In another study by Montazeri et al. on 96 patients, who received 800 mg gabapentin 90 minutes before the elective operation, there was a less significant change in HR, SBP, DBP, and MAP at 3, 5, 10, and 15 minutes after the laryngoscopy (9). However, in the present study, although the mean HR at each of the studied time was lower in the gabapentin group, there was no significant difference between the two groups. The trend of changes in SBP and DBP was significantly different within each group (P < 0.0001). However, when the two groups, SBP was lower in the placebo group (P = 0.034).

In the study in 2006, Fassoulaki et al. examined the effect of gabapentin (1600 mg, in four doses from 24 hour before the operation) on pressure responses to the laryngoscopy and tracheal intubation, in 46 candidate patients for hysterectomy, because of the benign disease. In this research, the SBP and DBP after the intubation and in the first 10 minutes were lower in the gabapentin group than the placebo group (P < 0.004). However, no effect was observed on the HR and no patient had a severe drop in the BP (13). However, in the present study, no statistically significant difference was found between the two groups, and even SBP was higher, which might be the consequence of the lower dosage and shorter duration of the drug intervention.

In another study, this time from 2011, by Misra et al. the effect of gabapentin premedication (900 mg, 2 hours before the operation) was studied in the candidate patients for craniotomy and the hemodynamic responses to implanting a pin in the patients were examined. It was finally found that the patients receiving gabapentin had lower SBP and MAP. However, their HR was variable (14). In the current study, hemodynamic changes in response to the laryngoscopy were examined; although there was a significant reduction in each group, there was no significant difference between the two groups. Nevertheless, SBP was higher in the gabapentin group.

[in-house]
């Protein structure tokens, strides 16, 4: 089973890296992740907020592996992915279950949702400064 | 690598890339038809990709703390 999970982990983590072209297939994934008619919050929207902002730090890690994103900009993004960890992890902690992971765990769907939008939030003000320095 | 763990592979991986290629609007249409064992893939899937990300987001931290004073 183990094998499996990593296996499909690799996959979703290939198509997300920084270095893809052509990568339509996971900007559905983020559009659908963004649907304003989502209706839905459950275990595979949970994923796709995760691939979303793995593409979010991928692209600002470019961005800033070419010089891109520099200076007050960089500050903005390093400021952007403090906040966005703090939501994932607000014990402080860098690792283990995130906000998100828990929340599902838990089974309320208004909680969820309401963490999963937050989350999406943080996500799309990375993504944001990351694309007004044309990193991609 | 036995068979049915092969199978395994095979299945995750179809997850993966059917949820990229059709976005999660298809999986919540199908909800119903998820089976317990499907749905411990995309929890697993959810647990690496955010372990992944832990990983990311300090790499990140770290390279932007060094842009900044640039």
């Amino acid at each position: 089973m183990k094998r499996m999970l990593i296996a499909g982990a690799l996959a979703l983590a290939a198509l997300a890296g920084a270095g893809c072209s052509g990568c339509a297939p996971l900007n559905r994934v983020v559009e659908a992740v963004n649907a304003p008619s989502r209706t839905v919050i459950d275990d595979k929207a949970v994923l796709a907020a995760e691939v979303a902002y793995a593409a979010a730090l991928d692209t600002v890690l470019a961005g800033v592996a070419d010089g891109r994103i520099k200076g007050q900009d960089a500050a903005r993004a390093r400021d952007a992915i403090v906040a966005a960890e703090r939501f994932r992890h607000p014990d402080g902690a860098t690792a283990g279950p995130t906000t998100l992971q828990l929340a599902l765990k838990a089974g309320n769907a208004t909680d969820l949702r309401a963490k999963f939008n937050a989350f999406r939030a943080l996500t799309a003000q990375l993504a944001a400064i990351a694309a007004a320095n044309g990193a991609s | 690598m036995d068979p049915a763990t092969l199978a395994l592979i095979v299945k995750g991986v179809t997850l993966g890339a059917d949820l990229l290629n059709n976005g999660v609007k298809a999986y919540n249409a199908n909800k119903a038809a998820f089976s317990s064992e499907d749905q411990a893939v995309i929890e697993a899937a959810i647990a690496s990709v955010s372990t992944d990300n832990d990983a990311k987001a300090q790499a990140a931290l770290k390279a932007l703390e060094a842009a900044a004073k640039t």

In another study, in 2011, Bafna et al. compared the effect of different doses of gabapentin for reducing hemodynamic response to the laryngoscopy and tracheal intubation in the patients with normal arterial BP. They divided the patients into three groups, each with 30 subjects. The first group received 600 mg gabapentin, the second group received 1000 mg gabapentin, while the third group was the placebo group. The MAP and HR were higher in the placebo and 600 mg gabapentin groups than in the 1000 mg gabapentin group (15). In the present study, there was no significant clinical difference between the two groups. However, the amount of intraoperative bleeding was lower in the gabapentin group, which was not examined in the above-mentioned study.